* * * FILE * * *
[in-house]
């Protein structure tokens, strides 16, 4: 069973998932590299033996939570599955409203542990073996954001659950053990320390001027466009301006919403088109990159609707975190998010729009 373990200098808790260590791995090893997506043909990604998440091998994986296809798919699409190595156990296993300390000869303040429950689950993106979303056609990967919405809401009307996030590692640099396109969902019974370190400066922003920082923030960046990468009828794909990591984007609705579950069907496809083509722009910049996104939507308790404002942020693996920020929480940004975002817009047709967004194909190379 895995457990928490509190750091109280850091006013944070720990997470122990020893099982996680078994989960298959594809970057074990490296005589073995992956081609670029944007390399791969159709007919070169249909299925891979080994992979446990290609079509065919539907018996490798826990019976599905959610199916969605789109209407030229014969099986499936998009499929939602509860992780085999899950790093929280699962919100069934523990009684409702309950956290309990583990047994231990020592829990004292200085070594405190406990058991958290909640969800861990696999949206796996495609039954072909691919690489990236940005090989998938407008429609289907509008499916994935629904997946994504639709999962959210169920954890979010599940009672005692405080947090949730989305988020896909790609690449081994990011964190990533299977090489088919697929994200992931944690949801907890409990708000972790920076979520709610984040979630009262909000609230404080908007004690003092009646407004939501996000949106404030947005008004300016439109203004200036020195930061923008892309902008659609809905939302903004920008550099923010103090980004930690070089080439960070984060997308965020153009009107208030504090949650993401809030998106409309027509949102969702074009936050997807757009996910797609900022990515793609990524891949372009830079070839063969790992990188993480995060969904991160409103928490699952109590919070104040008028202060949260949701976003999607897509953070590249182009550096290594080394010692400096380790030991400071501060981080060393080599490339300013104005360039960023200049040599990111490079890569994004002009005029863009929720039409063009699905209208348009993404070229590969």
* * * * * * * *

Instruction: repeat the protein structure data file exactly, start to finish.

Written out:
[in-house]
């Protein structure tokens, strides 16, 4: 069973998932590299033996939570599955409203542990073996954001659950053990320390001027466009301006919403088109990159609707975190998010729009 373990200098808790260590791995090893997506043909990604998440091998994986296809798919699409190595156990296993300390000869303040429950689950993106979303056609990967919405809401009307996030590692640099396109969902019974370190400066922003920082923030960046990468009828794909990591984007609705579950069907496809083509722009910049996104939507308790404002942020693996920020929480940004975002817009047709967004194909190379 895995457990928490509190750091109280850091006013944070720990997470122990020893099982996680078994989960298959594809970057074990490296005589073995992956081609670029944007390399791969159709007919070169249909299925891979080994992979446990290609079509065919539907018996490798826990019976599905959610199916969605789109209407030229014969099986499936998009499929939602509860992780085999899950790093929280699962919100069934523990009684409702309950956290309990583990047994231990020592829990004292200085070594405190406990058991958290909640969800861990696999949206796996495609039954072909691919690489990236940005090989998938407008429609289907509008499916994935629904997946994504639709999962959210169920954890979010599940009672005692405080947090949730989305988020896909790609690449081994990011964190990533299977090489088919697929994200992931944690949801907890409990708000972790920076979520709610984040979630009262909000609230404080908007004690003092009646407004939501996000949106404030947005008004300016439109203004200036020195930061923008892309902008659609809905939302903004920008550099923010103090980004930690070089080439960070984060997308965020153009009107208030504090949650993401809030998106409309027509949102969702074009936050997807757009996910797609900022990515793609990524891949372009830079070839063969790992990188993480995060969904991160409103928490699952109590919070104040008028202060949260949701976003999607897509953070590249182009550096290594080394010692400096380790030991400071501060981080060393080599490339300013104005360039960023200049040599990111490079890569994004002009005029863009929720039409063009699905209208348009993404070229590969």